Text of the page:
Naperville cites traffic concerns and proximity to a residential area in rejecting McDonald’s near downtown

Naperville’s City Council voted Tuesday against a proposal from McDonald’s to build a restaurant just south of downtown. The cited reasons: traffic and proximity to a residential area.

The City Council unanimously turned down the proposed fast-food restaurant at the southeast corner of Washington Street and Hillside Road citing concerns about traffic at an already busy intersection and locating a 24-hour business close to homes…

The proposal was backed by both city staff and the plan commission. However, in a discussion that lasted more than an hour, councilmen focused on the potential for traffic tie-ups…Addressing the myriad of traffic concerns, William Grieve, a traffic engineer hired by McDonald’s, said a traffic study showed travel time through the intersection would only increase by about a second and double drive-through lanes would prevent backups.  Stillwell said the company would be diligent about addressing any problems if they arise…

But traffic wasn’t the only concern. Neighbors said they feared there would be increased noise and lights coming from the restaurant if it was allowed to stay open 24 hours as proposed.

Both Judy Brodhead and Joe McElroywere among the councilmen who agreed and said having a restaurant open 24 hours so close to homes was a deal-breaker regardless of the traffic issues.

I’m not surprised by this result: not too many residents would willingly choose to have a McDonald’s nearby and few people want more traffic. However, this seems a bit strange for a few reasons:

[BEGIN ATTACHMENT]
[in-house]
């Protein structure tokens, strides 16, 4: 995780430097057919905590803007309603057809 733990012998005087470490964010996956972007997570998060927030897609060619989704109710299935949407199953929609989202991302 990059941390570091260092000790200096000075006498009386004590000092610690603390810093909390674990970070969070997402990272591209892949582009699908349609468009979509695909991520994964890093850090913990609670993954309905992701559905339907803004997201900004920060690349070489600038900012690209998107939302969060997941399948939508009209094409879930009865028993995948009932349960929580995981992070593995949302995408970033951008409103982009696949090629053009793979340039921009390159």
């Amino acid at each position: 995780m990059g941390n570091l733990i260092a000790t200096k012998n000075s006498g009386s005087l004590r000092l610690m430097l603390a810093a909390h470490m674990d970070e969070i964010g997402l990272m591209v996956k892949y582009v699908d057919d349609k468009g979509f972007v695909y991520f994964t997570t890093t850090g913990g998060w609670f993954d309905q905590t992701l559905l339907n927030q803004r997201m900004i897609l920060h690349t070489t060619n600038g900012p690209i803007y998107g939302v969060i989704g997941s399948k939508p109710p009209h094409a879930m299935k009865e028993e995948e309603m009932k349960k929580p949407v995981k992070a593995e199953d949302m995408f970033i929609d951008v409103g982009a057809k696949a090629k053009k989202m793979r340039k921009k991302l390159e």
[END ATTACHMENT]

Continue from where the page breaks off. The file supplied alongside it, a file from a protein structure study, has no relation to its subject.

1. Washington is already a fairly busy road.

2. This intersection is near homes but there are already strip mall type establishments at this corner. In fact, I’m not sure there any homes that back up directly to this site as the DuPage River is to the east and all of the corners at the intersection are already occupied. The McDonald’s would replace a Citgo gas station, not exactly a paragon of civic architecture. Across the street is a Brown’s Chicken establishment. The other two corners include a cemetery and another strip mall type establishment.

3. The traffic study from McDonald’s seems to suggest there wouldn’t be any issues.

4. I wondered if this had anything to do with protecting the downtown but it is three blocks south of the downtown so it shouldn’t contribute to congestion problems there.

I wonder if there isn’t more to this story. Indeed, here are a few more details from the Daily Herald:

Council members admitted they were initially thrilled that McDonald’s wanted to open a downtown store on the southeast corner of Hillside and Washington streets. But when it came down to a plan that included five zoning variances, three landscape variances and a sign variance, they just weren’t lovin’ it.

So the McDonald’s required too many deviations from Naperville’s guidelines? While the restaurant might have needed 9 variances, the city could have made it happen if they really wanted to. Just how much did the pressure from the neighborhood matter?

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